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Sources of total, non-milk extrinsic, and intrinsic and milk sugars in the diets of older adults living in sheltered accommodation

Bradbury, Jane, Mulvaney, Charlotte E., Adamson, AshleyJ., Seal, Chris J., Mathers, John C. and Moynihan, Paula J. (2008) Sources of total, non-milk extrinsic, and intrinsic and milk sugars in the diets of older adults living in sheltered accommodation. British Journal of Nutrition, 99 (03). pp. 649-652. ISSN 0007-1145

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    Abstract

    The WHO recommends limiting non-milk extrinsic sugars (NMES) consumption to ≤ 10 % energy to reduce the risk of unhealthy weight gain and dental caries, and to restrict frequency of intake to ≤ 4 times/d to reduce risk of dental caries. Older adults, especially those from low-income backgrounds, are at increased risk of dental caries, yet there is little information on sugars intake (frequency of intake and food sources) in this age group. The aim of this report is to present baseline data from a community-based dietary intervention study of older adults from socially deprived areas of North East England, on the quantity and sources of total sugars, NMES, and intrinsic and milk sugars, and on frequency of NMES intake. Dietary intake was assessed using two 3-d estimated food diaries, completed by 201 participants (170 female, thirty-one male) aged 65–85 years (mean 76·7 (sd 5·5) years) recruited from sheltered housing schemes. Total sugars represented 19·6 %, NMES 9·3 %, and intrinsic and milk sugars 10·3 % of daily energy intake. Eighty-one (40·3 %) exceeded the NMES intake recommendation. Mean frequency of NMES intake was 3·4 times/d. The fifty-three participants (26·4 %) who exceeded the frequency recommendation ( ≤ 4 times/d) obtained a significantly greater percentage of energy from NMES compared with those participants who met the recommendation. The food groups ‘biscuits and cakes’ (18·9 %), ‘soft drinks’ (13·1 %) and ‘table sugar’ (11·1 %) made the greatest contributions to intakes of NMES. Interventions to reduce NMES intake should focus on limiting quantity and frequency of intake of these food groups.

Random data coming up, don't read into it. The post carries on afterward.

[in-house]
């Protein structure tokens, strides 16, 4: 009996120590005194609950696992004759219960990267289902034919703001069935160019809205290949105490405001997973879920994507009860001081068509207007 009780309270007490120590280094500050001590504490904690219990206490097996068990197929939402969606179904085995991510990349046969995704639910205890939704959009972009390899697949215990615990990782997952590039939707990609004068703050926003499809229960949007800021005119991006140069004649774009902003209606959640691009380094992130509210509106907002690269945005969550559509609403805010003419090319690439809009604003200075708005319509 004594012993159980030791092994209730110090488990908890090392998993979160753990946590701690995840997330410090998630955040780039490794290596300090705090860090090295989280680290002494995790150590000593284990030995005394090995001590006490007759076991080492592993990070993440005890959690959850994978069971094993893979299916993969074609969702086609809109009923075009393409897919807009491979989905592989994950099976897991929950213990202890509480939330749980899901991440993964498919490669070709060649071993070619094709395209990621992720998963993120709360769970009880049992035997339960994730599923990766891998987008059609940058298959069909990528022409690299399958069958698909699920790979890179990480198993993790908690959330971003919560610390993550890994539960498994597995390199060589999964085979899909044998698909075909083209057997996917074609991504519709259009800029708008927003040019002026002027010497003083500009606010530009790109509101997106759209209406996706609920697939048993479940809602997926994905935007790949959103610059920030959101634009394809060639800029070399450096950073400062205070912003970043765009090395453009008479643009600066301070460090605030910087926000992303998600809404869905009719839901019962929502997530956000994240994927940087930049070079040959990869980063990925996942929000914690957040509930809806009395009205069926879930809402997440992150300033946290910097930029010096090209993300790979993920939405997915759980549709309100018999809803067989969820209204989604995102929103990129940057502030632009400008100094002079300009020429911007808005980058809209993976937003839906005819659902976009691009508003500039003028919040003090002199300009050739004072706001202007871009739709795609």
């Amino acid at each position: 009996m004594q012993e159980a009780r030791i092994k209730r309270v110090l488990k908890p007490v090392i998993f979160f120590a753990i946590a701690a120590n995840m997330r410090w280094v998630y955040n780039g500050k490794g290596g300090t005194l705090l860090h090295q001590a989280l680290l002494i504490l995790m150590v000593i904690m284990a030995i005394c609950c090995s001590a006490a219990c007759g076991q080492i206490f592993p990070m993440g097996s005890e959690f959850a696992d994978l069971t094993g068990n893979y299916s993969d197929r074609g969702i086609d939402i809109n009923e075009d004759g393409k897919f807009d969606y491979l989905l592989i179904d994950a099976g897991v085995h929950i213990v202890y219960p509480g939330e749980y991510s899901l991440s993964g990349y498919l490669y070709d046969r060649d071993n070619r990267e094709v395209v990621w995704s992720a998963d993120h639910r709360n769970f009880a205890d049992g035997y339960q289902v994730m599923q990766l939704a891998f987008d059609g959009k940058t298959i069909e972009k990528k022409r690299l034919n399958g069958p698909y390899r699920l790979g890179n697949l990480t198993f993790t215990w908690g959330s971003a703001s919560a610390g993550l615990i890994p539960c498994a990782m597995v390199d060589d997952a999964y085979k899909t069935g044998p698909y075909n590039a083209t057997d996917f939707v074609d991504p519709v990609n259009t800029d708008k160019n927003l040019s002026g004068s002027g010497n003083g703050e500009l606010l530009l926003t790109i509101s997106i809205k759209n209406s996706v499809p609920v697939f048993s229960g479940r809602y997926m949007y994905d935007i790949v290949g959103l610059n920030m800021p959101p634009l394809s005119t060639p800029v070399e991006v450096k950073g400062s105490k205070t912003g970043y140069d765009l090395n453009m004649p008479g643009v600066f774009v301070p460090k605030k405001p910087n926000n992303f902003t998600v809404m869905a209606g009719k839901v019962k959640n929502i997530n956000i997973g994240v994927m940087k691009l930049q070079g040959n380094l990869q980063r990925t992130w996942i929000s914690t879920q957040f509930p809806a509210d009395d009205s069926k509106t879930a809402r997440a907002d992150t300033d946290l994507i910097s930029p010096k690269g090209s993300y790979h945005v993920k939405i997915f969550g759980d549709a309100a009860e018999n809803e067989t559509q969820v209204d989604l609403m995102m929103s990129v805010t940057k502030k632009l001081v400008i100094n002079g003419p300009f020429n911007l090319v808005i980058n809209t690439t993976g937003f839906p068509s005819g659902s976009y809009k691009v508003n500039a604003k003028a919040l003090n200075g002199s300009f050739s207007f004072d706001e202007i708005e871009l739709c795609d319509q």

Item Type: Article
    Subjects: Q Science > Q Science (General)
    Schools: School of Applied Sciences
    Related URLs:
    Depositing User: Jane Bradbury
    Date Deposited: 15 May 2012 16:54
    Last Modified: 15 May 2012 16:54
    URI: http://eprints.hud.ac.uk/id/eprint/13432

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